Looking at online reviews, there’s a lot of positivity for the Gerber Prybrid knife and pry bar. I do like its overall design and construction, but the blade change process is literally painful.
This is supposed to have a tool-free blade change process, and I found it to be way too awkward.
The problem here isn’t so much about the knife, but my expectations. When a tool is designed around replaceable utility knife blades, I expect it to allow for fast, easy, and safe blade changes. The design here is not fast or easy, at least in my early experiences so far.
However, that the spring-tension locking tab is so strong is also a good thing, as it reduces the chance of blade pull-out.
Oh, and one more thing – I did read some online complaints about the Gerber Prybrid knife not being compatible with all brands’ utility knife blades. So, if I end up using this knife enough to formally review it, I’ll have to get much more familiar with the blade change process. Great.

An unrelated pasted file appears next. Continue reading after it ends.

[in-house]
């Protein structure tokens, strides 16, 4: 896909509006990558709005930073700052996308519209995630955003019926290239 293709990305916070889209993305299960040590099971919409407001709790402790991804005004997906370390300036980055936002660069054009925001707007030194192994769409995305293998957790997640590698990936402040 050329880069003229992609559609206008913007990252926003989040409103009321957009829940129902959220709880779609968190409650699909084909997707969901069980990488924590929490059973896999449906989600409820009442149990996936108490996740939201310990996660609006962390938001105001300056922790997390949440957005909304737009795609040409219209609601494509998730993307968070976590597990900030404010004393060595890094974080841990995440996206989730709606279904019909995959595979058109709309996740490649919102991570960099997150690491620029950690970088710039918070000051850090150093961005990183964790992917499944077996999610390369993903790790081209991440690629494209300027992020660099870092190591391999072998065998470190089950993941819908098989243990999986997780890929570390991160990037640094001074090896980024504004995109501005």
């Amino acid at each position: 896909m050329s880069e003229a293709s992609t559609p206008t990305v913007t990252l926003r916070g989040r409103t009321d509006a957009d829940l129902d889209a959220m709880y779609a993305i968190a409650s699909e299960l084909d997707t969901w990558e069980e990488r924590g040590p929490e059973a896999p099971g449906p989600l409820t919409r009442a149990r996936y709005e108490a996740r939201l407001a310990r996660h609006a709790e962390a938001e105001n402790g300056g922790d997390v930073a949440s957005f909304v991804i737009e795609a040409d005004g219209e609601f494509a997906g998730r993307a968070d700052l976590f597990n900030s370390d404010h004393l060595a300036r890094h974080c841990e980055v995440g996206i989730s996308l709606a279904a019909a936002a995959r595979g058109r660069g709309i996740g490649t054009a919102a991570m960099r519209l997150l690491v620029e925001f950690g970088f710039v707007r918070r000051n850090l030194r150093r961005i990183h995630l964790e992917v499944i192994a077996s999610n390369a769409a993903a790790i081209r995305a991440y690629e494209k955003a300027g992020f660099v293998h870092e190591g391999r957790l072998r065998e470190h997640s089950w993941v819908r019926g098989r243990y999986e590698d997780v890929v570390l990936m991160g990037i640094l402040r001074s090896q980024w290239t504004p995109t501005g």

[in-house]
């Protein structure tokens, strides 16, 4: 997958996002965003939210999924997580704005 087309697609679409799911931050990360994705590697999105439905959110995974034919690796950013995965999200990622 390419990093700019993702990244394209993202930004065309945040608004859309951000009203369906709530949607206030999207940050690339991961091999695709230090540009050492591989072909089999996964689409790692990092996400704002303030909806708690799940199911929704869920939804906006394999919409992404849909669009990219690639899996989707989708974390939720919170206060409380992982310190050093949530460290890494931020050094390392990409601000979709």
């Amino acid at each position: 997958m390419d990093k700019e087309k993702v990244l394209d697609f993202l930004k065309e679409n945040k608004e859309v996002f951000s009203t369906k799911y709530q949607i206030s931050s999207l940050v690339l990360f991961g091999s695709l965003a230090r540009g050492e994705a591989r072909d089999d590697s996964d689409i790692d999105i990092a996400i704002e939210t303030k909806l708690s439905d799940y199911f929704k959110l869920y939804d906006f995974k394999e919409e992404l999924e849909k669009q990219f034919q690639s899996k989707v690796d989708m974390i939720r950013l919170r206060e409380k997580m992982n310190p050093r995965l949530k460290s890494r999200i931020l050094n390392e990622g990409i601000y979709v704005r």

This Gerber is up there on the “terrible blade change process,” right next to the newest Dewalt folding retractable utility knife that I recently reviewed.
I think that the Gerber Prybrid might be an okay “just in case I need it” type of EDC tool where a single blade will last a very long time before needing to be reversed or changed. But in my mind and usage, utility knife blades are for frequent use, and that doesn’t mesh well with difficult blade change mechanisms.
I also bought the Gerber Prybrid X, a similar tool that works with hobby knife blades. Unfortunately, the Prybrid X looks to have a similar blade change design.